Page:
Your Sunday Sermon Notes

Was there a good point made during the sermon you heard for your Mass of Obligation this Sunday?

Let us know!

About Fr. John Zuhlsdorf

Fr. Z is the guy who runs this blog. o{]:¬)
This entry was posted in SESSIUNCULA. Bookmark the permalink.


  1. maryh says:

    Father spoke about how Christ didn’t just leave a community of a few followers, but actually instituted a Church, which is his body, and which continues his work through the sacraments.

  2. Mike says:

    Christ, through the shedding of His Precious Blood, cancelled a debt of bondage and replaced it with a debt of love: to offer ourselves wholly to God. If we do not accept the debt of love, we will be held liable for the debt of justice.

  3. Chatto says:

    ” ‘Jesus: Yes. Church: No’ is a slogan that many people, even amongst the baptised, have adopted. But to follow an individually constructed Jesus is to follow an illusion.” That was how today’s homily began. Good, strong stuff.

  4. hmf10 says:

    Where my family went to Mass this morning, a newly ordained priest courageously preached against SSM. He spoke from his heart and begged anyone to approach him with any questions afterward. He told us how important it was to have a rightly formed conscience. He wanted us to ask ourselves if we were letting Hollywood, celebrities, media, and popular culture form our conscience, or if we being formed by the teaching Church. He received a hearty round of applause at the end……..and this was in Connecticut! There is hope!

  5. grayma says:

    I was received into Holy Mother Church in 2006. Today is the first time I heard a priest directly address contraception. And he did so clearly and plainly; he called for obedience to the wisdom of the Church and read excerpts from Humane Vitae.

  6. Former Altar Boy says:

    After the gospel of the clever steward, our pastor (FSSP) told how the interpretation by one saint says that the clever steward is, in fact, Satan, who tempts people to sin by suggesting some sins aren’t as bad as others so we shouldn’t concern ourselves with them. He then used that as a springboard to same-sex marriage and how once the procreative aspect was negated in marriage with the use of artificial birth control, it wasn’t a big leap to accept the idea that if opposite sex couples are having sex only for its unitive purpose, what’s so wrong if same-same couples do the same thing.

  7. Chris Garton-Zavesky says:

    We should be as wise as the world false steward is: invest our time where we hope to spend eternity.

    It is our usual practice to play during Father’s procession to the pulpit and back to the altar. On the way to the altar, Father processed to an organ interlude on the Dies Irae.

  8. LuxPerpetua says:

    The main points of the homily were that bad priests and bad bishops are poor shepherds who scandalize the faithful, making them leave the Church rather than encouraging them in the faith. We should pray even for these shepherds to respond to their call with zeal. We should also pray for all of the good priests and bishops who are over-worked and on the verge of “burning out” to stay faithful and find rest.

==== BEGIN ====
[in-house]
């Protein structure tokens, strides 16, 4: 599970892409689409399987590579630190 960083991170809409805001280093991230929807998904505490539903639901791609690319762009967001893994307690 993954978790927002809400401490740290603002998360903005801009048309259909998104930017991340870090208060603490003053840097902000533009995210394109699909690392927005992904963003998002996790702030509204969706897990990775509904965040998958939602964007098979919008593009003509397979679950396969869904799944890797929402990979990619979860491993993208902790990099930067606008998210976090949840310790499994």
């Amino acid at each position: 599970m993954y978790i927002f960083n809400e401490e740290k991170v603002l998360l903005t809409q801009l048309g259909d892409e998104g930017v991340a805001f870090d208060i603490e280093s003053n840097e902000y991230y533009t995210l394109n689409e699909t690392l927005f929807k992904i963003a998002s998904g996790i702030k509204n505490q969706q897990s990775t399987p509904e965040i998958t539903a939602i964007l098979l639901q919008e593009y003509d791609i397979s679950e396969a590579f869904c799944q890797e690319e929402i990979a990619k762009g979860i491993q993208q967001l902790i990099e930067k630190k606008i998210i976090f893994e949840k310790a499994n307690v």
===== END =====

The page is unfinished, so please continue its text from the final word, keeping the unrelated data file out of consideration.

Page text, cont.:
9. zag4christ says:

    I went to the “main” Mass at the Cathedral today. The Mass was celebrated N.O., by the newly appointed priest, one year ordained. He is solemn, his homily was spoken not read, but the most memorable aspect of the Mass was at the end. Following the Mass, it is time to make announcements. The new priest said we had one announcement. Our wonderful young orthodox priest, parochial vicar for the past 2 years, started a Marian prayer group, enrolled many of us as lay Carmelites, sprinted to the ambu, and in his cassock, declared that he had been blessed to witness a marriage the day before, and the newly married couple, rather than rush off to a honeymoon, were present at this Mass. He identified them and asked them to stand to be acknowledged. A resounding applause for the couple followed. I pray a extra decade of the rosary for this and all our priests, deacons, and bishops.
    Peace and God bless.

  10. Polycarpio says:

    Small insight about the image of the Good Shepherd and what a powerful image it was for Christ to use with people living in His time. Shepherds in Jesus’ time were still leading quasi-nomadic lifestyles, which required them to move their flocks to areas of good pasture, abundant water, etc. This would require knowledge of the region and of the climate through the year, but would also require them to be attentive to subtle indicators, changes, etc. Father wondered if young people today who live in an American city, who play video games and spend time on social networks, understand what it means to be a “Good Shepherd.”

  11. JonPatrick says:

    Preaching on the Epistle, Father spoke about obligations which often has a negative connotation because like the Pharisees in Jesus’ time we look at things legalistically instead of acting from the heart. “Putting to death the deeds of the body” – this is a constant struggle for us until we die. We must be especially aware of things that distract us from God, such as our “toys” e.g. computers and smart phones.

Comments are closed.